SNQ : US PTO Litigation Alert™

Dispute at PTO Board over “Substantial New Question” Issue

Scott Daniels | September 9, 2011

Yesterday’s Board decision in Ex parte Civix DDI (90/008,398) addressed several aspects of the issue of substantial new question of patentability (SNQ), the threshold requirement for initiating a reexamination.  The reexamination examiner had rejected most of the patent claims as being anticipated by each of two prior art references, and rejected the remaining claims as being obvious over those two primary references in combination with certain secondary references.  The patentee, of course, challenged the rejections on the merits, but also asserted that reexamination should not have been initiated with respect to one of the primary references because the reexamination request had failed to raise an SNQ.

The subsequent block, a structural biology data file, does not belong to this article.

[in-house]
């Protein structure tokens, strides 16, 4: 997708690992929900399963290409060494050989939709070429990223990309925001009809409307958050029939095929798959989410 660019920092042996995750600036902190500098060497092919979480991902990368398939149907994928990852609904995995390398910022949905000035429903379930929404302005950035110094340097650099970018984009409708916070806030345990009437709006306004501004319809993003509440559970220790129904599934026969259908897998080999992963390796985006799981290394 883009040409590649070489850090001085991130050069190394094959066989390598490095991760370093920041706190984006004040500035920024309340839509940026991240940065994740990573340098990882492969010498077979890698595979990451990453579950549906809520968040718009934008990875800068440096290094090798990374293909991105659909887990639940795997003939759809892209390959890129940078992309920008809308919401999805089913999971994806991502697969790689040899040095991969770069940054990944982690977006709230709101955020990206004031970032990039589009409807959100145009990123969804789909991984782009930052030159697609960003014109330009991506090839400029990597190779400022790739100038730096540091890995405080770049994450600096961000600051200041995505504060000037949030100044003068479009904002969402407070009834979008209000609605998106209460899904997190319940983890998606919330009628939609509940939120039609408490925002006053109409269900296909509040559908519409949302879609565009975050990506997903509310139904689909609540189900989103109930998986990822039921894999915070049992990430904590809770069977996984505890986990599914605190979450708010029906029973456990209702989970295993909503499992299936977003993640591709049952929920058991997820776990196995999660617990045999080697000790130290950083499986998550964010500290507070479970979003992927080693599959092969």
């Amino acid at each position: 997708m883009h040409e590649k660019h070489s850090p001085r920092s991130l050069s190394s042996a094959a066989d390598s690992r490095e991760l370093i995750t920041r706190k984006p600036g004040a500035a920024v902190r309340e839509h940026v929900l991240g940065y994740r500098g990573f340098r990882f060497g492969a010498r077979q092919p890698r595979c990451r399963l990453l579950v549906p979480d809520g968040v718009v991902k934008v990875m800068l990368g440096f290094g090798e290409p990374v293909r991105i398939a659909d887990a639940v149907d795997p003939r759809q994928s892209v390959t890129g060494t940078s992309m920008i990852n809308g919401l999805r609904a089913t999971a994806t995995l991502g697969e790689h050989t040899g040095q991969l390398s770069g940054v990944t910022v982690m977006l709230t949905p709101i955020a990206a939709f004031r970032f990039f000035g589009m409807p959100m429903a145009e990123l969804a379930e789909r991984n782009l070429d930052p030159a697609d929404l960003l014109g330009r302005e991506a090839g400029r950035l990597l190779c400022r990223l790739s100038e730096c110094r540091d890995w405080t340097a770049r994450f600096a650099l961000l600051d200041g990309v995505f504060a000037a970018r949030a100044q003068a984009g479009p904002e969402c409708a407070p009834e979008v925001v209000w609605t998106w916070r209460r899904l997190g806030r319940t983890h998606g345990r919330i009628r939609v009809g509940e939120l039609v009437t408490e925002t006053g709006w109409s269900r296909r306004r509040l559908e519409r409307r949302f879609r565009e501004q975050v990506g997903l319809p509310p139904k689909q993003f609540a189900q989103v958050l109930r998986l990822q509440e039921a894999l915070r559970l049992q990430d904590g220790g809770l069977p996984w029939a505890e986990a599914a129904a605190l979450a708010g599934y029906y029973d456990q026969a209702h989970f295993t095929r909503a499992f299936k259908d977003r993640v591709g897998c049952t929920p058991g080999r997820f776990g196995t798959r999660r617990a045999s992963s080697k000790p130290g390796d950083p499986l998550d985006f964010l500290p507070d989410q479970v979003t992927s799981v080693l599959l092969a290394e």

First, the patentee noted that the reference had been considered by the original examiner during the original prosecution and listed on the patent in reexamination.  Since a proposed anticipation rejection would be based on the reference “by itself, and not in light of any other prior art,” the issue of patentability would be no different from the issues addressed by the examiner in the original prosecution.  The Board (APJs Boalick & Easthom) was not persuaded, noting that the reference “was not the basis for any rejection during the original prosecution nor did it appear that it had been considered individually by the Examiner.”  Also, since the reexamination request explained in detail how the reference anticipated the patent claims, the Board concluded that the request “had raised a substantial new question of patentability” based on the reference.  The Board also likely relied on the fact that the reference was one of 550 listed on the patent, to reach its conclusion that the anticipation issue was not previously considered by the examiner. 


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